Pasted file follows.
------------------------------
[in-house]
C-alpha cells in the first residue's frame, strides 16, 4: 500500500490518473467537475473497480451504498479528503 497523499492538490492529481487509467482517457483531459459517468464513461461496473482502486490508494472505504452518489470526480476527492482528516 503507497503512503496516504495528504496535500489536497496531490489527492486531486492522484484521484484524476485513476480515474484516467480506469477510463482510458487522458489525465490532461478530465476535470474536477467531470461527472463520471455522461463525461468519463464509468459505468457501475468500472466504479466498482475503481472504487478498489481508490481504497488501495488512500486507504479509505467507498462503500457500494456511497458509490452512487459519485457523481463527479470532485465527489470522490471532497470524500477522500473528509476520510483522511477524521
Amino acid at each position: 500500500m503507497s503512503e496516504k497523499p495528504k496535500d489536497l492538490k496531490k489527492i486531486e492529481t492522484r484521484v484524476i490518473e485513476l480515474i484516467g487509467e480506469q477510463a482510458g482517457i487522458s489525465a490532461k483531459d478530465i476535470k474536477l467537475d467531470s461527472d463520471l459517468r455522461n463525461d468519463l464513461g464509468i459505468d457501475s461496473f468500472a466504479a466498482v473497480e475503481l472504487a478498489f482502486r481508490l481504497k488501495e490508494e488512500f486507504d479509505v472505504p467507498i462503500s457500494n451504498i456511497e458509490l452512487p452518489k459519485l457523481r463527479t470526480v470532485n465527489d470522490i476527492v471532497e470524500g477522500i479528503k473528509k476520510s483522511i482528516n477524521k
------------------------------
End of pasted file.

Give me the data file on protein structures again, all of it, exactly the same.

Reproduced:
[in-house]
C-alpha cells in the first residue's frame, strides 16, 4: 500500500490518473467537475473497480451504498479528503 497523499492538490492529481487509467482517457483531459459517468464513461461496473482502486490508494472505504452518489470526480476527492482528516 503507497503512503496516504495528504496535500489536497496531490489527492486531486492522484484521484484524476485513476480515474484516467480506469477510463482510458487522458489525465490532461478530465476535470474536477467531470461527472463520471455522461463525461468519463464509468459505468457501475468500472466504479466498482475503481472504487478498489481508490481504497488501495488512500486507504479509505467507498462503500457500494456511497458509490452512487459519485457523481463527479470532485465527489470522490471532497470524500477522500473528509476520510483522511477524521
Amino acid at each position: 500500500m503507497s503512503e496516504k497523499p495528504k496535500d489536497l492538490k496531490k489527492i486531486e492529481t492522484r484521484v484524476i490518473e485513476l480515474i484516467g487509467e480506469q477510463a482510458g482517457i487522458s489525465a490532461k483531459d478530465i476535470k474536477l467537475d467531470s461527472d463520471l459517468r455522461n463525461d468519463l464513461g464509468i459505468d457501475s461496473f468500472a466504479a466498482v473497480e475503481l472504487a478498489f482502486r481508490l481504497k488501495e490508494e488512500f486507504d479509505v472505504p467507498i462503500s457500494n451504498i456511497e458509490l452512487p452518489k459519485l457523481r463527479t470526480v470532485n465527489d470522490i476527492v471532497e470524500g477522500i479528503k473528509k476520510s483522511i482528516n477524521k